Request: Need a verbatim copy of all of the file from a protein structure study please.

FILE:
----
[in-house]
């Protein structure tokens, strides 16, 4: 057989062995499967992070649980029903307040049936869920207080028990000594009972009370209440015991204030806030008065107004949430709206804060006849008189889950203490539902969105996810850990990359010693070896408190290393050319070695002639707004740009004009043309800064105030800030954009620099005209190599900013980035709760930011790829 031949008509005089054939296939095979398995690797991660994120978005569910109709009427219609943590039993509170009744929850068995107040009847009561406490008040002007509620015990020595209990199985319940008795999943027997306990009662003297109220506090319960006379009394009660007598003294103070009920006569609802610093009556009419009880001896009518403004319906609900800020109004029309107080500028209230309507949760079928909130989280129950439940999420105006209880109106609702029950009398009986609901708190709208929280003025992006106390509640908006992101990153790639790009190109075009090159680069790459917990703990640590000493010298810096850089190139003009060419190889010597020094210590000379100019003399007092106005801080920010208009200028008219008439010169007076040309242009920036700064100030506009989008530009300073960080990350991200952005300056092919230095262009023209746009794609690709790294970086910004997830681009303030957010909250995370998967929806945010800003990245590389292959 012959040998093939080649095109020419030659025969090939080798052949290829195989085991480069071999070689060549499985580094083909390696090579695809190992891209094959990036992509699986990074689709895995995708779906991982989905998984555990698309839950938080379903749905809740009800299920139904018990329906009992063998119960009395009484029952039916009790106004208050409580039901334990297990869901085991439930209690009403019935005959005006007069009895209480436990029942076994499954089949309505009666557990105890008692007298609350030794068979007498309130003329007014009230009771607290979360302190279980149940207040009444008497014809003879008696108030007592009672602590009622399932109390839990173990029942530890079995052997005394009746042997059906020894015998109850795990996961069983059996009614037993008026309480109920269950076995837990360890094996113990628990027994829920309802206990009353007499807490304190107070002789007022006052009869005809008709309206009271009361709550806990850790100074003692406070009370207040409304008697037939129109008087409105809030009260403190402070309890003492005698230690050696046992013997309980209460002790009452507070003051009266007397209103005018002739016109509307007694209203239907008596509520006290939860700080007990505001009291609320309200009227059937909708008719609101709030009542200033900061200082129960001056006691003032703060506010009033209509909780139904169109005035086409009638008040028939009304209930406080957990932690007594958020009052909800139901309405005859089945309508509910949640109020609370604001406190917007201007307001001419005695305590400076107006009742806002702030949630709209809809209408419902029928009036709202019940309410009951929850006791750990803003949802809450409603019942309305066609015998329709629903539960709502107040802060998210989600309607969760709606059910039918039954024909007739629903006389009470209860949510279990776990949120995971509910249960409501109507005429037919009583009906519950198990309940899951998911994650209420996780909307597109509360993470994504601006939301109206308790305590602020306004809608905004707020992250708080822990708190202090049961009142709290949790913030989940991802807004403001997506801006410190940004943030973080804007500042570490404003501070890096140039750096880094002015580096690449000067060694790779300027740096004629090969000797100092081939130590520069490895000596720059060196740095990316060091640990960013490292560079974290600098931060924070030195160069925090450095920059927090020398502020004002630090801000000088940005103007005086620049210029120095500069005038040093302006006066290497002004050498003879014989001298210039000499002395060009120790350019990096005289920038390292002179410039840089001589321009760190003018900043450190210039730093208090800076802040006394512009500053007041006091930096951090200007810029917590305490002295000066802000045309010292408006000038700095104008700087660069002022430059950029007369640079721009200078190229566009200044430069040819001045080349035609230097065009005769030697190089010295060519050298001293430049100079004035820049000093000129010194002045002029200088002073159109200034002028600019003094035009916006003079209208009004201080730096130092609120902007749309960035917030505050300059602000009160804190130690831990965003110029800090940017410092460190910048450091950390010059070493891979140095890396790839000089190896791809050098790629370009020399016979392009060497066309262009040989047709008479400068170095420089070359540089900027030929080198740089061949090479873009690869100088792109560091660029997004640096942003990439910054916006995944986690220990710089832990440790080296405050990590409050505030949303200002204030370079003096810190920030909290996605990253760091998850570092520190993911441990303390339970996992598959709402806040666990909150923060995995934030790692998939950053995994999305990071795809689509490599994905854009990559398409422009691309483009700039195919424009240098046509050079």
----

[in-house]
């Protein structure tokens, strides 16, 4: 057989062995499967992070649980029903307040049936869920207080028990000594009972009370209440015991204030806030008065107004949430709206804060006849008189889950203490539902969105996810850990990359010693070896408190290393050319070695002639707004740009004009043309800064105030800030954009620099005209190599900013980035709760930011790829 031949008509005089054939296939095979398995690797991660994120978005569910109709009427219609943590039993509170009744929850068995107040009847009561406490008040002007509620015990020595209990199985319940008795999943027997306990009662003297109220506090319960006379009394009660007598003294103070009920006569609802610093009556009419009880001896009518403004319906609900800020109004029309107080500028209230309507949760079928909130989280129950439940999420105006209880109106609702029950009398009986609901708190709208929280003025992006106390509640908006992101990153790639790009190109075009090159680069790459917990703990640590000493010298810096850089190139003009060419190889010597020094210590000379100019003399007092106005801080920010208009200028008219008439010169007076040309242009920036700064100030506009989008530009300073960080990350991200952005300056092919230095262009023209746009794609690709790294970086910004997830681009303030957010909250995370998967929806945010800003990245590389292959 012959040998093939080649095109020419030659025969090939080798052949290829195989085991480069071999070689060549499985580094083909390696090579695809190992891209094959990036992509699986990074689709895995995708779906991982989905998984555990698309839950938080379903749905809740009800299920139904018990329906009992063998119960009395009484029952039916009790106004208050409580039901334990297990869901085991439930209690009403019935005959005006007069009895209480436990029942076994499954089949309505009666557990105890008692007298609350030794068979007498309130003329007014009230009771607290979360302190279980149940207040009444008497014809003879008696108030007592009672602590009622399932109390839990173990029942530890079995052997005394009746042997059906020894015998109850795990996961069983059996009614037993008026309480109920269950076995837990360890094996113990628990027994829920309802206990009353007499807490304190107070002789007022006052009869005809008709309206009271009361709550806990850790100074003692406070009370207040409304008697037939129109008087409105809030009260403190402070309890003492005698230690050696046992013997309980209460002790009452507070003051009266007397209103005018002739016109509307007694209203239907008596509520006290939860700080007990505001009291609320309200009227059937909708008719609101709030009542200033900061200082129960001056006691003032703060506010009033209509909780139904169109005035086409009638008040028939009304209930406080957990932690007594958020009052909800139901309405005859089945309508509910949640109020609370604001406190917007201007307001001419005695305590400076107006009742806002702030949630709209809809209408419902029928009036709202019940309410009951929850006791750990803003949802809450409603019942309305066609015998329709629903539960709502107040802060998210989600309607969760709606059910039918039954024909007739629903006389009470209860949510279990776990949120995971509910249960409501109507005429037919009583009906519950198990309940899951998911994650209420996780909307597109509360993470994504601006939301109206308790305590602020306004809608905004707020992250708080822990708190202090049961009142709290949790913030989940991802807004403001997506801006410190940004943030973080804007500042570490404003501070890096140039750096880094002015580096690449000067060694790779300027740096004629090969000797100092081939130590520069490895000596720059060196740095990316060091640990960013490292560079974290600098931060924070030195160069925090450095920059927090020398502020004002630090801000000088940005103007005086620049210029120095500069005038040093302006006066290497002004050498003879014989001298210039000499002395060009120790350019990096005289920038390292002179410039840089001589321009760190003018900043450190210039730093208090800076802040006394512009500053007041006091930096951090200007810029917590305490002295000066802000045309010292408006000038700095104008700087660069002022430059950029007369640079721009200078190229566009200044430069040819001045080349035609230097065009005769030697190089010295060519050298001293430049100079004035820049000093000129010194002045002029200088002073159109200034002028600019003094035009916006003079209208009004201080730096130092609120902007749309960035917030505050300059602000009160804190130690831990965003110029800090940017410092460190910048450091950390010059070493891979140095890396790839000089190896791809050098790629370009020399016979392009060497066309262009040989047709008479400068170095420089070359540089900027030929080198740089061949090479873009690869100088792109560091660029997004640096942003990439910054916006995944986690220990710089832990440790080296405050990590409050505030949303200002204030370079003096810190920030909290996605990253760091998850570092520190993911441990303390339970996992598959709402806040666990909150923060995995934030790692998939950053995994999305990071795809689509490599994905854009990559398409422009691309483009700039195919424009240098046509050079």